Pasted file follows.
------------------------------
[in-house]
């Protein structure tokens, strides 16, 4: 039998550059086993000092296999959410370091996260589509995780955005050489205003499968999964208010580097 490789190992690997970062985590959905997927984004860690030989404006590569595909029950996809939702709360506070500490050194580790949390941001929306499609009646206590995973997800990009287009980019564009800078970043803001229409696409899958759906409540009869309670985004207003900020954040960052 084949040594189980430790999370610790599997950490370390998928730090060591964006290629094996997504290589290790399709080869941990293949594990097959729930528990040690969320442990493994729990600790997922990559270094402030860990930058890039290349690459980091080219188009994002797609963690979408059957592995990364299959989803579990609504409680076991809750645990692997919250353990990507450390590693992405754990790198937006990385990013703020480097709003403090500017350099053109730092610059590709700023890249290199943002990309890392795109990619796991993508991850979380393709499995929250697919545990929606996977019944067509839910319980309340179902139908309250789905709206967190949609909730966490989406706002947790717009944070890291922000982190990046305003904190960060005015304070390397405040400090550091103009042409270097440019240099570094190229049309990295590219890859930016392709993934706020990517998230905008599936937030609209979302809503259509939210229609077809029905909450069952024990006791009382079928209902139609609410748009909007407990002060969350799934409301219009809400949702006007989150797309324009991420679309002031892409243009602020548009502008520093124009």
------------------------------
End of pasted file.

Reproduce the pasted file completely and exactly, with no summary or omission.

[in-house]
């Protein structure tokens, strides 16, 4: 039998550059086993000092296999959410370091996260589509995780955005050489205003499968999964208010580097 490789190992690997970062985590959905997927984004860690030989404006590569595909029950996809939702709360506070500490050194580790949390941001929306499609009646206590995973997800990009287009980019564009800078970043803001229409696409899958759906409540009869309670985004207003900020954040960052 084949040594189980430790999370610790599997950490370390998928730090060591964006290629094996997504290589290790399709080869941990293949594990097959729930528990040690969320442990493994729990600790997922990559270094402030860990930058890039290349690459980091080219188009994002797609963690979408059957592995990364299959989803579990609504409680076991809750645990692997919250353990990507450390590693992405754990790198937006990385990013703020480097709003403090500017350099053109730092610059590709700023890249290199943002990309890392795109990619796991993508991850979380393709499995929250697919545990929606996977019944067509839910319980309340179902139908309250789905709206967190949609909730966490989406706002947790717009944070890291922000982190990046305003904190960060005015304070390397405040400090550091103009042409270097440019240099570094190229049309990295590219890859930016392709993934706020990517998230905008599936937030609209979302809503259509939210229609077809029905909450069952024990006791009382079928209902139609609410748009909007407990002060969350799934409301219009809400949702006007989150797309324009991420679309002031892409243009602020548009502008520093124009």